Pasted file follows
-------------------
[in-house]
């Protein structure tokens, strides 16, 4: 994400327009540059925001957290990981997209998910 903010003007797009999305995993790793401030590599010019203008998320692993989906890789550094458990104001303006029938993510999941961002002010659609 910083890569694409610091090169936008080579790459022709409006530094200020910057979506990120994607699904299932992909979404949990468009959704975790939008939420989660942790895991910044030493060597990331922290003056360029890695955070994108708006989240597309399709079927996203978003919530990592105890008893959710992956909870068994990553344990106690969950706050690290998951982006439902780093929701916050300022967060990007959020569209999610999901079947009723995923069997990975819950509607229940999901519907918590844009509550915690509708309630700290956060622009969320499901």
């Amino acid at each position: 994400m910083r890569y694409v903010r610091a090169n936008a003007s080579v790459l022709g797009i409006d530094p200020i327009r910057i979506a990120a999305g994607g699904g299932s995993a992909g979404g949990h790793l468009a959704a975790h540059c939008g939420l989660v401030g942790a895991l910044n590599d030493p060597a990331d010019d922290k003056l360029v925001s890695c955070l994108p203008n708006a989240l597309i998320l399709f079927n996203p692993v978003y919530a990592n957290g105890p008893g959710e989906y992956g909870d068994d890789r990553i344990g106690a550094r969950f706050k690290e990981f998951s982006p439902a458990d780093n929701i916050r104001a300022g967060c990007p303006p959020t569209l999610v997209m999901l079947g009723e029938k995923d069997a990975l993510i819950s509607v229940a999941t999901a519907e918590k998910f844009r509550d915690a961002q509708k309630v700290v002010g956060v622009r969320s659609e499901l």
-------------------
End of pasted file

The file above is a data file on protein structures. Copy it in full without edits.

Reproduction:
[in-house]
């Protein structure tokens, strides 16, 4: 994400327009540059925001957290990981997209998910 903010003007797009999305995993790793401030590599010019203008998320692993989906890789550094458990104001303006029938993510999941961002002010659609 910083890569694409610091090169936008080579790459022709409006530094200020910057979506990120994607699904299932992909979404949990468009959704975790939008939420989660942790895991910044030493060597990331922290003056360029890695955070994108708006989240597309399709079927996203978003919530990592105890008893959710992956909870068994990553344990106690969950706050690290998951982006439902780093929701916050300022967060990007959020569209999610999901079947009723995923069997990975819950509607229940999901519907918590844009509550915690509708309630700290956060622009969320499901």
């Amino acid at each position: 994400m910083r890569y694409v903010r610091a090169n936008a003007s080579v790459l022709g797009i409006d530094p200020i327009r910057i979506a990120a999305g994607g699904g299932s995993a992909g979404g949990h790793l468009a959704a975790h540059c939008g939420l989660v401030g942790a895991l910044n590599d030493p060597a990331d010019d922290k003056l360029v925001s890695c955070l994108p203008n708006a989240l597309i998320l399709f079927n996203p692993v978003y919530a990592n957290g105890p008893g959710e989906y992956g909870d068994d890789r990553i344990g106690a550094r969950f706050k690290e990981f998951s982006p439902a458990d780093n929701i916050r104001a300022g967060c990007p303006p959020t569209l999610v997209m999901l079947g009723e029938k995923d069997a990975l993510i819950s509607v229940a999941t999901a519907e918590k998910f844009r509550d915690a961002q509708k309630v700290v002010g956060v622009r969320s659609e499901l």